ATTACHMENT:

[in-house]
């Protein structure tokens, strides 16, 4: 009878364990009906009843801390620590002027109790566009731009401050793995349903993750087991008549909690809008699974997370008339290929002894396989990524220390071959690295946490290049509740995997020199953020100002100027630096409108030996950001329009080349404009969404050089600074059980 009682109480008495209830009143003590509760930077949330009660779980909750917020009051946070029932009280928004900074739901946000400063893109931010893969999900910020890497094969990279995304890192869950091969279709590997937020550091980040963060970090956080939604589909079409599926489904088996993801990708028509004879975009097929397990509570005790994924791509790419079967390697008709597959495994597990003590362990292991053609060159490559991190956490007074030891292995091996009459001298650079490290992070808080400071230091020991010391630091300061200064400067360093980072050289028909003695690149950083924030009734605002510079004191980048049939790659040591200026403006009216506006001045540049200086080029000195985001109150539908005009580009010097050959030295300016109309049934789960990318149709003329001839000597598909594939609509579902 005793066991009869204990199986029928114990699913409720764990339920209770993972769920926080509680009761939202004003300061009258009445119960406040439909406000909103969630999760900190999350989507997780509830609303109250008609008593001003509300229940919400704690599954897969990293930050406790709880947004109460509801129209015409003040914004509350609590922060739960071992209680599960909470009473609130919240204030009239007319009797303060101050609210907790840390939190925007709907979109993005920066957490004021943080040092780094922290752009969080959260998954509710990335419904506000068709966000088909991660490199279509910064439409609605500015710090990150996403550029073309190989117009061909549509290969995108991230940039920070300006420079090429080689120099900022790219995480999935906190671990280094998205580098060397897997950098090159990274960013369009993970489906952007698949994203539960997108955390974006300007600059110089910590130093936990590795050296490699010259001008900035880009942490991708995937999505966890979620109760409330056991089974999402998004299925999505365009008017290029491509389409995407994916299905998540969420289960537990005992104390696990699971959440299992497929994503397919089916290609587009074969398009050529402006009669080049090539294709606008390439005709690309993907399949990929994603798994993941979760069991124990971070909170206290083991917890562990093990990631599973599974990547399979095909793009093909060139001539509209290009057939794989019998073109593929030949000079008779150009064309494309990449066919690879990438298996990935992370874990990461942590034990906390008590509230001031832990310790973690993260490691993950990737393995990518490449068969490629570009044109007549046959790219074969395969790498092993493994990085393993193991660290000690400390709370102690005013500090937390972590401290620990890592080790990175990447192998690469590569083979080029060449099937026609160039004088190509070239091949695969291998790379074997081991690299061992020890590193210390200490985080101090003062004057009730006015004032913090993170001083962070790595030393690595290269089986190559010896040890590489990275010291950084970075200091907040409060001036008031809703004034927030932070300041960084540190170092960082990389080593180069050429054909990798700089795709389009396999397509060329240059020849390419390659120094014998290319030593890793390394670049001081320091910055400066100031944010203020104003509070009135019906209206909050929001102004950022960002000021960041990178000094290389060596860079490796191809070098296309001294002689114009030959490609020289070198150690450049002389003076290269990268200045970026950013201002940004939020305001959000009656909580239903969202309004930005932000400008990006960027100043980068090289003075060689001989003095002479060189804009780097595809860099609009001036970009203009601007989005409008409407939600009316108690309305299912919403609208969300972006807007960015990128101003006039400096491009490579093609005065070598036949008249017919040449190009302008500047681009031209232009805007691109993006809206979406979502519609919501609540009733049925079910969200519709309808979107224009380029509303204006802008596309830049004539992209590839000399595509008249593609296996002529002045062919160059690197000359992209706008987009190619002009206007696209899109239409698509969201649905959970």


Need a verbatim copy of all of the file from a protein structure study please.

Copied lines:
[in-house]
């Protein structure tokens, strides 16, 4: 009878364990009906009843801390620590002027109790566009731009401050793995349903993750087991008549909690809008699974997370008339290929002894396989990524220390071959690295946490290049509740995997020199953020100002100027630096409108030996950001329009080349404009969404050089600074059980 009682109480008495209830009143003590509760930077949330009660779980909750917020009051946070029932009280928004900074739901946000400063893109931010893969999900910020890497094969990279995304890192869950091969279709590997937020550091980040963060970090956080939604589909079409599926489904088996993801990708028509004879975009097929397990509570005790994924791509790419079967390697008709597959495994597990003590362990292991053609060159490559991190956490007074030891292995091996009459001298650079490290992070808080400071230091020991010391630091300061200064400067360093980072050289028909003695690149950083924030009734605002510079004191980048049939790659040591200026403006009216506006001045540049200086080029000195985001109150539908005009580009010097050959030295300016109309049934789960990318149709003329001839000597598909594939609509579902 005793066991009869204990199986029928114990699913409720764990339920209770993972769920926080509680009761939202004003300061009258009445119960406040439909406000909103969630999760900190999350989507997780509830609303109250008609008593001003509300229940919400704690599954897969990293930050406790709880947004109460509801129209015409003040914004509350609590922060739960071992209680599960909470009473609130919240204030009239007319009797303060101050609210907790840390939190925007709907979109993005920066957490004021943080040092780094922290752009969080959260998954509710990335419904506000068709966000088909991660490199279509910064439409609605500015710090990150996403550029073309190989117009061909549509290969995108991230940039920070300006420079090429080689120099900022790219995480999935906190671990280094998205580098060397897997950098090159990274960013369009993970489906952007698949994203539960997108955390974006300007600059110089910590130093936990590795050296490699010259001008900035880009942490991708995937999505966890979620109760409330056991089974999402998004299925999505365009008017290029491509389409995407994916299905998540969420289960537990005992104390696990699971959440299992497929994503397919089916290609587009074969398009050529402006009669080049090539294709606008390439005709690309993907399949990929994603798994993941979760069991124990971070909170206290083991917890562990093990990631599973599974990547399979095909793009093909060139001539509209290009057939794989019998073109593929030949000079008779150009064309494309990449066919690879990438298996990935992370874990990461942590034990906390008590509230001031832990310790973690993260490691993950990737393995990518490449068969490629570009044109007549046959790219074969395969790498092993493994990085393993193991660290000690400390709370102690005013500090937390972590401290620990890592080790990175990447192998690469590569083979080029060449099937026609160039004088190509070239091949695969291998790379074997081991690299061992020890590193210390200490985080101090003062004057009730006015004032913090993170001083962070790595030393690595290269089986190559010896040890590489990275010291950084970075200091907040409060001036008031809703004034927030932070300041960084540190170092960082990389080593180069050429054909990798700089795709389009396999397509060329240059020849390419390659120094014998290319030593890793390394670049001081320091910055400066100031944010203020104003509070009135019906209206909050929001102004950022960002000021960041990178000094290389060596860079490796191809070098296309001294002689114009030959490609020289070198150690450049002389003076290269990268200045970026950013201002940004939020305001959000009656909580239903969202309004930005932000400008990006960027100043980068090289003075060689001989003095002479060189804009780097595809860099609009001036970009203009601007989005409008409407939600009316108690309305299912919403609208969300972006807007960015990128101003006039400096491009490579093609005065070598036949008249017919040449190009302008500047681009031209232009805007691109993006809206979406979502519609919501609540009733049925079910969200519709309808979107224009380029509303204006802008596309830049004539992209590839000399595509008249593609296996002529002045062919160059690197000359992209706008987009190619002009206007696209899109239409698509969201649905959970």